We have known for months now that the (unnamed) oral study regimen I've been taking was doing nothing for my numbers, IgG and M-Spike, except holding them stable.  We held out some hope, however, that it might at least take care of the lesion in my T5 vertebra.

Alas, the opposite has happened.  Last Friday's PET/CT shows that the T5 lesion has increased in intensity from 6.3 to 10.1 SUV max.  Further, there is a "tiny" lesion with SUV max of 3.7 in T9, and one in the right scapula with SUV max of 5.2.  The study regimen works very well for some people, I'm told, but my myeloma isn't fazed by it.  Of course I am now finished with that regimen, and I have other reasons to be pleased about that.

What's next?  I don't know yet.  Happily there is no emergency - according to the doctors all three of the lesions are still small and unlikely to cause a bone fracture soon.  Two doctors at Mayo have agreed with me that Kyprolis and Pomalyst together might be a powerful regimen for me, but one of those doctors said, "that combination will always be available," encouraging me to enter a trial of something new instead.  Moreover, Kyprolis (carfilzomib) is an injection/infusion on two consecutive days each week, for three weeks out of each four, so I would have to arrange my marathoning schedule to be home for that.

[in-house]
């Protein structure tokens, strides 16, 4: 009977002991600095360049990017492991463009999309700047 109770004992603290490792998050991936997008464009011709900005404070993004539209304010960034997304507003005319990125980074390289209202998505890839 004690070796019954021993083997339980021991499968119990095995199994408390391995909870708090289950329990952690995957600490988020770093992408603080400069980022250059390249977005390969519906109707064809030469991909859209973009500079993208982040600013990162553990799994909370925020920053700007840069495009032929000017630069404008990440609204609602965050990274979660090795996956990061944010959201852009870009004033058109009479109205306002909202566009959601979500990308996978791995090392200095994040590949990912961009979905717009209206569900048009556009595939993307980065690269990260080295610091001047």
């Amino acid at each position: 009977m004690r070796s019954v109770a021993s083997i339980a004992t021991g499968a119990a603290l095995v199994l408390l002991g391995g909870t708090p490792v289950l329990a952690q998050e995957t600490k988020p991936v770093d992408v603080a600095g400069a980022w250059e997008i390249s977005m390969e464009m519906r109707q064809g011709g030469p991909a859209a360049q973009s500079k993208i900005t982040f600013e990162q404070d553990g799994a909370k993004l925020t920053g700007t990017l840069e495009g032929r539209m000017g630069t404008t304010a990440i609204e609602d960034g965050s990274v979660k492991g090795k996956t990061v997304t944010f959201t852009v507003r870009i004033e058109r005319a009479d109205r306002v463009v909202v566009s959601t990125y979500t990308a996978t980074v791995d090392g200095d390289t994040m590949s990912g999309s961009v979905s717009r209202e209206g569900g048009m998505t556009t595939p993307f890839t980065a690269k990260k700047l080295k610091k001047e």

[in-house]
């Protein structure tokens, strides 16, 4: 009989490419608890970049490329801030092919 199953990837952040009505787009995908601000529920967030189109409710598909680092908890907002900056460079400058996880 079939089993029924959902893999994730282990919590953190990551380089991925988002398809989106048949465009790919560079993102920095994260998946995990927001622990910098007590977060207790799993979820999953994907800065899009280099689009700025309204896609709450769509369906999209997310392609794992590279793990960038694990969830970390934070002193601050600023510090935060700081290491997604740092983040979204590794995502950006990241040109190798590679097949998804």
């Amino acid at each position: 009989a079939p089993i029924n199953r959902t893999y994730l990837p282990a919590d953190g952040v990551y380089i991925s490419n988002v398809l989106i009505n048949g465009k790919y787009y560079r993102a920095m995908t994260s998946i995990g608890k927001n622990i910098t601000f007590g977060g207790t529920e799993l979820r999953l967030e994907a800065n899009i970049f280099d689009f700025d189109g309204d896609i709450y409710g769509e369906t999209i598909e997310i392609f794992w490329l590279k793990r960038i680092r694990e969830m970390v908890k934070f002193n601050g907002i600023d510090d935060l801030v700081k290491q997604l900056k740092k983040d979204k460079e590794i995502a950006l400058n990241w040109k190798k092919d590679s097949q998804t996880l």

Pomalyst gave me a wonderful seven-year ride as a single agent, and I started on it as part of an early study.  I would like to do that again - who wouldn't?  Right now two of the best myeloma specialists on the planet are researching studies that might be appropriate for me, even looking into a particular one that is currently not recruiting.  I expect some news from them soon, perhaps today.

Most certainly I will blog about it.

Friday, September 25, 2015